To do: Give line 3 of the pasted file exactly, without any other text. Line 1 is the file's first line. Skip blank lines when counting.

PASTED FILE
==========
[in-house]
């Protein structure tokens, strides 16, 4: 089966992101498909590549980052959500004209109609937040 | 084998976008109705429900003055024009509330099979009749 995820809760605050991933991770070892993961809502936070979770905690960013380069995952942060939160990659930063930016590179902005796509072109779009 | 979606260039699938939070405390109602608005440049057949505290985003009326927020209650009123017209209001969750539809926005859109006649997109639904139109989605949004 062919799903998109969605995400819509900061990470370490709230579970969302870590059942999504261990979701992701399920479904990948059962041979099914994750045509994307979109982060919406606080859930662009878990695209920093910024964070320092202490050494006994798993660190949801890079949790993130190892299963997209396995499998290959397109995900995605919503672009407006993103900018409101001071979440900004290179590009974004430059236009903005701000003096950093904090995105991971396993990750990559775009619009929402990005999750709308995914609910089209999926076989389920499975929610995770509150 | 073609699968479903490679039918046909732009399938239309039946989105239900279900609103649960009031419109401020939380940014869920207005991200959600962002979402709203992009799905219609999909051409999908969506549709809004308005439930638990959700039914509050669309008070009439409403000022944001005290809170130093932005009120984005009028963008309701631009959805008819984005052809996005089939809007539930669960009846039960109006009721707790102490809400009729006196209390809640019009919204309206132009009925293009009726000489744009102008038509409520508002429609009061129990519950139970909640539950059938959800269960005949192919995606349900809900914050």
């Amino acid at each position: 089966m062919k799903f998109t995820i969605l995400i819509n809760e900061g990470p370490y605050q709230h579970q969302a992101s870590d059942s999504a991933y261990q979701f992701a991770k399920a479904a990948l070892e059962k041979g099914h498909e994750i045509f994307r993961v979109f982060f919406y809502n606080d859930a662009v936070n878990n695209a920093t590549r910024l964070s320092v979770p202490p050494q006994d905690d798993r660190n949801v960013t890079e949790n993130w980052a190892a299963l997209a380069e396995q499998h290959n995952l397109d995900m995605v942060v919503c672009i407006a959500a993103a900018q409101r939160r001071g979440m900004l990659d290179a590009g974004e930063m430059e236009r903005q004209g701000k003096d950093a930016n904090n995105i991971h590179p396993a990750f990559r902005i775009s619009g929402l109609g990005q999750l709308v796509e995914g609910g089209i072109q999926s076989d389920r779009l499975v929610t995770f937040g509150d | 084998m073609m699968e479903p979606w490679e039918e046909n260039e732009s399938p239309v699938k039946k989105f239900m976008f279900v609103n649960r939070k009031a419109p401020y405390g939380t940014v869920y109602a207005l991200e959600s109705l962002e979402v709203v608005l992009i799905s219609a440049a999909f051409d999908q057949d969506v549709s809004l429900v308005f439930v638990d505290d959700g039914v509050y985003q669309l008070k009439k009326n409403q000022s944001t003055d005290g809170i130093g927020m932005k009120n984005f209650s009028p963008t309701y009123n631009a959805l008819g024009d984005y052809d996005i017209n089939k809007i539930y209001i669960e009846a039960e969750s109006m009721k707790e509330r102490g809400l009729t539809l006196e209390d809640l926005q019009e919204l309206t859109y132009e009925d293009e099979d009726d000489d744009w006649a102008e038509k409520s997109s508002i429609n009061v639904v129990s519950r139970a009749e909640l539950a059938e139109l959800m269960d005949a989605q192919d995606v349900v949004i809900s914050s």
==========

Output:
């Amino acid at each position: 089966m062919k799903f998109t995820i969605l995400i819509n809760e900061g990470p370490y605050q709230h579970q969302a992101s870590d059942s999504a991933y261990q979701f992701a991770k399920a479904a990948l070892e059962k041979g099914h498909e994750i045509f994307r993961v979109f982060f919406y809502n606080d859930a662009v936070n878990n695209a920093t590549r910024l964070s320092v979770p202490p050494q006994d905690d798993r660190n949801v960013t890079e949790n993130w980052a190892a299963l997209a380069e396995q499998h290959n995952l397109d995900m995605v942060v919503c672009i407006a959500a993103a900018q409101r939160r001071g979440m900004l990659d290179a590009g974004e930063m430059e236009r903005q004209g701000k003096d950093a930016n904090n995105i991971h590179p396993a990750f990559r902005i775009s619009g929402l109609g990005q999750l709308v796509e995914g609910g089209i072109q999926s076989d389920r779009l499975v929610t995770f937040g509150d | 084998m073609m699968e479903p979606w490679e039918e046909n260039e732009s399938p239309v699938k039946k989105f239900m976008f279900v609103n649960r939070k009031a419109p401020y405390g939380t940014v869920y109602a207005l991200e959600s109705l962002e979402v709203v608005l992009i799905s219609a440049a999909f051409d999908q057949d969506v549709s809004l429900v308005f439930v638990d505290d959700g039914v509050y985003q669309l008070k009439k009326n409403q000022s944001t003055d005290g809170i130093g927020m932005k009120n984005f209650s009028p963008t309701y009123n631009a959805l008819g024009d984005y052809d996005i017209n089939k809007i539930y209001i669960e009846a039960e969750s109006m009721k707790e509330r102490g809400l009729t539809l006196e209390d809640l926005q019009e919204l309206t859109y132009e009925d293009e099979d009726d000489d744009w006649a102008e038509k409520s997109s508002i429609n009061v639904v129990s519950r139970a009749e909640l539950a059938e139109l959800m269960d005949a989605q192919d995606v349900v949004i809900s914050s």